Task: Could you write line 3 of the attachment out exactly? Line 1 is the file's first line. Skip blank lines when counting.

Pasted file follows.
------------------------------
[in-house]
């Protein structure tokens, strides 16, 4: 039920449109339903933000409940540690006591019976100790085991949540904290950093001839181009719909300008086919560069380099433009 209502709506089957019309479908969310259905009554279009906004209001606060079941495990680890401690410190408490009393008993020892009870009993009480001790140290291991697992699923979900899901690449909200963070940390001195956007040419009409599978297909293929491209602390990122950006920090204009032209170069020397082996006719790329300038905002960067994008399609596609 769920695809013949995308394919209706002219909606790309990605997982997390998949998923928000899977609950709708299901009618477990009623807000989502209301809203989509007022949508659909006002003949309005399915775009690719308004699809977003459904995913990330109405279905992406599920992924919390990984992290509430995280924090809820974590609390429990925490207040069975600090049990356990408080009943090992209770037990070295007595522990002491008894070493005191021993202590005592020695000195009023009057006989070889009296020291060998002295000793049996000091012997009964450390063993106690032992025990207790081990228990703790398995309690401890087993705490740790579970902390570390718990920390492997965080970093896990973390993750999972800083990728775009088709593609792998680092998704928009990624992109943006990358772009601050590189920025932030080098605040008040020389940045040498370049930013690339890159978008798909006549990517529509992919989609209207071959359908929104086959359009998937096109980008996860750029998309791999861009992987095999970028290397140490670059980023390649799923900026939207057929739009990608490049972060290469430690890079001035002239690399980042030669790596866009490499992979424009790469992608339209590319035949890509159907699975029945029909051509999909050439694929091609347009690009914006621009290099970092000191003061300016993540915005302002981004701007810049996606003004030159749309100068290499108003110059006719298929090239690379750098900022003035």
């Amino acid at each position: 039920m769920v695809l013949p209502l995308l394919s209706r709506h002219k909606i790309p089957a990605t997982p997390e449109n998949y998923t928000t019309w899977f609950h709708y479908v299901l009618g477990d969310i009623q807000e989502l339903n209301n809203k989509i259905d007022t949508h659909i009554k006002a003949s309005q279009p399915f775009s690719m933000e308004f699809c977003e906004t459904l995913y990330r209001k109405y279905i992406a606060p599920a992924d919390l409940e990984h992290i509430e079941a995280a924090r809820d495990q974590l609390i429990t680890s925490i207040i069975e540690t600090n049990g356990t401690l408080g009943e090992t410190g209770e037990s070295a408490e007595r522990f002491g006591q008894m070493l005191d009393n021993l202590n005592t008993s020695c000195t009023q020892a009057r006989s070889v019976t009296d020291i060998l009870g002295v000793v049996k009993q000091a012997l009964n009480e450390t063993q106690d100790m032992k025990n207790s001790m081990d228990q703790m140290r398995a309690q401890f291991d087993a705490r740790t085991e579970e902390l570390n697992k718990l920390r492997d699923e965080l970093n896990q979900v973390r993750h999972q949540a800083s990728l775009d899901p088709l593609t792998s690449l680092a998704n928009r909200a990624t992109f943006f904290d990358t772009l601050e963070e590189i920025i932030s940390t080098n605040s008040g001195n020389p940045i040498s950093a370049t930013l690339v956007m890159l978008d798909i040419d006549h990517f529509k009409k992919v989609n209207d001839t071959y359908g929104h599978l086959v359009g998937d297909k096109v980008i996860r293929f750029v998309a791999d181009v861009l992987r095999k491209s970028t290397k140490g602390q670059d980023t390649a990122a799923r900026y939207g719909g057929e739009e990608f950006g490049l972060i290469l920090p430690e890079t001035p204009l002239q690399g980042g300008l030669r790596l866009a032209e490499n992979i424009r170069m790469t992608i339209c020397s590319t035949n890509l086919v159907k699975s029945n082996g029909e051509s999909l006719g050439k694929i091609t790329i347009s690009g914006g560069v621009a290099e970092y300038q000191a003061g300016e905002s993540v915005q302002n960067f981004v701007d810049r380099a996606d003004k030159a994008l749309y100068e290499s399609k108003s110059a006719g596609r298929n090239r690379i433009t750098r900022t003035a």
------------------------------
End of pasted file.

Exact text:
């Amino acid at each position: 039920m769920v695809l013949p209502l995308l394919s209706r709506h002219k909606i790309p089957a990605t997982p997390e449109n998949y998923t928000t019309w899977f609950h709708y479908v299901l009618g477990d969310i009623q807000e989502l339903n209301n809203k989509i259905d007022t949508h659909i009554k006002a003949s309005q279009p399915f775009s690719m933000e308004f699809c977003e906004t459904l995913y990330r209001k109405y279905i992406a606060p599920a992924d919390l409940e990984h992290i509430e079941a995280a924090r809820d495990q974590l609390i429990t680890s925490i207040i069975e540690t600090n049990g356990t401690l408080g009943e090992t410190g209770e037990s070295a408490e007595r522990f002491g006591q008894m070493l005191d009393n021993l202590n005592t008993s020695c000195t009023q020892a009057r006989s070889v019976t009296d020291i060998l009870g002295v000793v049996k009993q000091a012997l009964n009480e450390t063993q106690d100790m032992k025990n207790s001790m081990d228990q703790m140290r398995a309690q401890f291991d087993a705490r740790t085991e579970e902390l570390n697992k718990l920390r492997d699923e965080l970093n896990q979900v973390r993750h999972q949540a800083s990728l775009d899901p088709l593609t792998s690449l680092a998704n928009r909200a990624t992109f943006f904290d990358t772009l601050e963070e590189i920025i932030s940390t080098n605040s008040g001195n020389p940045i040498s950093a370049t930013l690339v956007m890159l978008d798909i040419d006549h990517f529509k009409k992919v989609n209207d001839t071959y359908g929104h599978l086959v359009g998937d297909k096109v980008i996860r293929f750029v998309a791999d181009v861009l992987r095999k491209s970028t290397k140490g602390q670059d980023t390649a990122a799923r900026y939207g719909g057929e739009e990608f950006g490049l972060i290469l920090p430690e890079t001035p204009l002239q690399g980042g300008l030669r790596l866009a032209e490499n992979i424009r170069m790469t992608i339209c020397s590319t035949n890509l086919v159907k699975s029945n082996g029909e051509s999909l006719g050439k694929i091609t790329i347009s690009g914006g560069v621009a290099e970092y300038q000191a003061g300016e905002s993540v915005q302002n960067f981004v701007d810049r380099a996606d003004k030159a994008l749309y100068e290499s399609k108003s110059a006719g596609r298929n090239r690379i433009t750098r900022t003035a």